Offline David in MN

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Re: What knife are you carrying now?
« Reply #63 on: August 01, 2019, 02:24:07 PM »
I clip on a Mora "Heavy Duty" in the garden. It's kinda like somewhere between a knife you care about and one you abuse. It's big enough without being some kind of military blade that will weird out the neighbors but has enough bite to do garden chores. I mean doing cuttings and trimming.

I'm also a big fan of the Mora neck knife which is tiny but really handy to cut things open and a neck knife you really don't care about is awesome in the water at the cabin. You're not going to throw a $50 SAK in your swim shorts while wading around the boat and while the Mora needs a magnetic clasp so you don't have 550 chord wrapped around your neck there's also a lot of options to carry it. I can tuck it into the belt of a boonie hat next to the bug spray. To be fair I look like a complete fool in my boonie but hot damn there's a lot of handy stuff on my head. Don't sell short the idea of having your tools on your hat and around your neck when you're putting in a boat in 34 degree water.

My latest build is the Victorinox Skipper. I had a little issue boating with my nephews and I'd feel like a fool not having a handy shackle opener and marlin spike at hand on the water. Nobody got hurt but there's just a plethora of issues dealing with ropes and props. Mine has about 3 feet of bright orange parachord (I don't know why marine knives come in blue so you can't find them when you drop them) with 6 champagne corks threaded on. It won't float but dropped in our normal 5 feet of water will be easily retrieved.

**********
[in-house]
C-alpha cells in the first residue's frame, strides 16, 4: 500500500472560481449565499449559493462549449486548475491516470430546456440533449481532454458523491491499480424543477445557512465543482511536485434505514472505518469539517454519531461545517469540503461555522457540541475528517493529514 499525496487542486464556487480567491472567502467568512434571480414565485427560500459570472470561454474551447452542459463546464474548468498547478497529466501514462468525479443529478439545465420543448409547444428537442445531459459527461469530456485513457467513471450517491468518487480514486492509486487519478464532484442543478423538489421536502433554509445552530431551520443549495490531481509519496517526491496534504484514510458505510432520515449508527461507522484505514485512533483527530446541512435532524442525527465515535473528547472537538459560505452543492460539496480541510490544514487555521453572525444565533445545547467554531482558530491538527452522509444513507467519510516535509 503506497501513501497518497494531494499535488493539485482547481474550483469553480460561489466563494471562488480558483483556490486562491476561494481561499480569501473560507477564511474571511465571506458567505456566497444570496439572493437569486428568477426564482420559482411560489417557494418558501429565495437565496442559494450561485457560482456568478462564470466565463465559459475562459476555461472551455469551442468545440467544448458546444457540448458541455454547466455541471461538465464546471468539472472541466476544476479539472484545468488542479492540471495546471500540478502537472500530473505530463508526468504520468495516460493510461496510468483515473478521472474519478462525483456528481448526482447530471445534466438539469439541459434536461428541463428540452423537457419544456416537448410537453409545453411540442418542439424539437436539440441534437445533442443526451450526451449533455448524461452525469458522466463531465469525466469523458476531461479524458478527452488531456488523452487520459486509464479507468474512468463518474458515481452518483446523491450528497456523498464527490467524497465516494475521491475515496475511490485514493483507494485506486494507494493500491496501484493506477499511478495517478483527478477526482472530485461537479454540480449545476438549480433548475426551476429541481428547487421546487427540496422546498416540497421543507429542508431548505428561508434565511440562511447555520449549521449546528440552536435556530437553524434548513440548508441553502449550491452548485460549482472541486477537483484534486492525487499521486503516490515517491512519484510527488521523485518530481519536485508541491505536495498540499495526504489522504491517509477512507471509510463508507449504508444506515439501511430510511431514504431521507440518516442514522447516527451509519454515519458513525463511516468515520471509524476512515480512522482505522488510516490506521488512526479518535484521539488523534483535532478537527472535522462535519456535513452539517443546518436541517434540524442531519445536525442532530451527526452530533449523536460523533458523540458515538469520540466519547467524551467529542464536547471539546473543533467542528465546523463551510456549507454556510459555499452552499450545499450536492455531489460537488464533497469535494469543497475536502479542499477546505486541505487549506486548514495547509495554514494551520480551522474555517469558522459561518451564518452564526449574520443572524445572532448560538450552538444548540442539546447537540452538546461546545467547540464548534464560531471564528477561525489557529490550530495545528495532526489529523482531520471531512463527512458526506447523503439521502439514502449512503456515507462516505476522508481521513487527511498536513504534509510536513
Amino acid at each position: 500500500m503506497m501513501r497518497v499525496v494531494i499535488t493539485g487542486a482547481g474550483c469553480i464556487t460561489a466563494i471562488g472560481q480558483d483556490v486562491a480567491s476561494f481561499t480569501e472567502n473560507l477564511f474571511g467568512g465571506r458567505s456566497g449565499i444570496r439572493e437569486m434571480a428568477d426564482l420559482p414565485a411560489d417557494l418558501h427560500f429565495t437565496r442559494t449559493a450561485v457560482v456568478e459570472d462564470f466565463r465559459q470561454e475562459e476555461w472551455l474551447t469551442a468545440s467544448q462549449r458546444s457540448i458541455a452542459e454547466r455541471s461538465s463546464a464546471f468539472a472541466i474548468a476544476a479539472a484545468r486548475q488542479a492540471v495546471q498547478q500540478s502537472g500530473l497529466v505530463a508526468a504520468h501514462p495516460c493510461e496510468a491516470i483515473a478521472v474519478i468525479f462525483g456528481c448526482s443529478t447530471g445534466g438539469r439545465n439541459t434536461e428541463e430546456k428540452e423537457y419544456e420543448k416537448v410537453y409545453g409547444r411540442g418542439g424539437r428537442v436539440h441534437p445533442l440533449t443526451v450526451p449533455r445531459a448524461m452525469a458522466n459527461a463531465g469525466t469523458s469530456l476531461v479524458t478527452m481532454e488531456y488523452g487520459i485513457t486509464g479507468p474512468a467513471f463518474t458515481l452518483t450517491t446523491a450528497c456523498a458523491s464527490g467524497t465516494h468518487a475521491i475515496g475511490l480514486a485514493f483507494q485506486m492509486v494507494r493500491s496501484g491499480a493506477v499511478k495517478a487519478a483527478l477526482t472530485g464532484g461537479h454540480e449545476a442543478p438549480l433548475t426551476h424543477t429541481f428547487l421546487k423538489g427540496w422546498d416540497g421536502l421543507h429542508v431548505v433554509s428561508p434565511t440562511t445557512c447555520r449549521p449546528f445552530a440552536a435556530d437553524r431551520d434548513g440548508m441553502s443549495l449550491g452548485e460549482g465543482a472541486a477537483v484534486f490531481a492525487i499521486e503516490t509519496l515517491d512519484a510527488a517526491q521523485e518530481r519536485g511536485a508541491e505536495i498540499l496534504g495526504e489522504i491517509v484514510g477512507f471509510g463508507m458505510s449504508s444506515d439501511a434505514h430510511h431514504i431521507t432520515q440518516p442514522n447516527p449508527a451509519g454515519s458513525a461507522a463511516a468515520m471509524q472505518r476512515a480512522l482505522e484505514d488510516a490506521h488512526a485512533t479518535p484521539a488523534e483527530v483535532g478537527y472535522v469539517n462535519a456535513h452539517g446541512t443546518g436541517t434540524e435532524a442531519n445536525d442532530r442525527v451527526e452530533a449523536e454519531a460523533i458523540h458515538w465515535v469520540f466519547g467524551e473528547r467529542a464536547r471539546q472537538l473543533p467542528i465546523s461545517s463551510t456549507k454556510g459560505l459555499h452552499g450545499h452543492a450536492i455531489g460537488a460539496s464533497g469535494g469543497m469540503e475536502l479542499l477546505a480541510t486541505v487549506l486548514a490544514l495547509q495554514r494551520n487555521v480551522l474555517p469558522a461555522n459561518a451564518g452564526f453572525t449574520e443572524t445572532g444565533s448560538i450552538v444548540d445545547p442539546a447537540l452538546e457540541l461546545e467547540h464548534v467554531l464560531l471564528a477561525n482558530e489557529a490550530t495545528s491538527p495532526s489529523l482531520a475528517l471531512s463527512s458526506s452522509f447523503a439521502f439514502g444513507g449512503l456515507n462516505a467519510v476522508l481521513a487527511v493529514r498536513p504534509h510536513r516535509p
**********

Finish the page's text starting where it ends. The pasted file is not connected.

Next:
Offline NWPilgrim

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Re: What knife are you carrying now?
« Reply #64 on: September 11, 2019, 10:11:40 PM »
A couple of interesting knives I acquired recently.

First, is the Spyderco Pacific Salt. Based on the classic Endura it has H1 stainless steel and coated fittings to make it nearly impervious to long term water exposure. No liners, just yellow FRN scales so it is extremely lightweight. I got the full serrated edge since H1 is suppose to work harden and actually be very hard at the edge while be less hard but more tough at the spine. While it is marketed as a boating/marine knife, it is looking like a darn good EDC. And I was never a fan of serrations. Until now.

Second is the Opinel knife from France designed in 1890. Round wood handle with slot for blade rotating on a pin, and a twist collar for licking the blade open or closed. Friction fit so blade is useable without locking in many circumstances. Extremely simple “peasant knife”. The blade is thin so easy for slicing. The factory grind is mediocre, nothing like a Victorinox or Mora. But at $10-$15 it is easily sharpened and handy knife for cheap. It comes in sizes of approximate centimeter length if the blade. But he No. 8 is lost popular and about 3.25” blade. Available in carbon or stainless steel (Sandvik).  I got a No. 6 stainless to try. Now thinking to keep it in the knife drawer as a “always” sharp paring knife and get a 8 or 10 for larger food prep. The family paring knives are forever bashed around and dull quickly.

Anyway, a couple of affordable interesting knives I am trying out.

Offline David in MN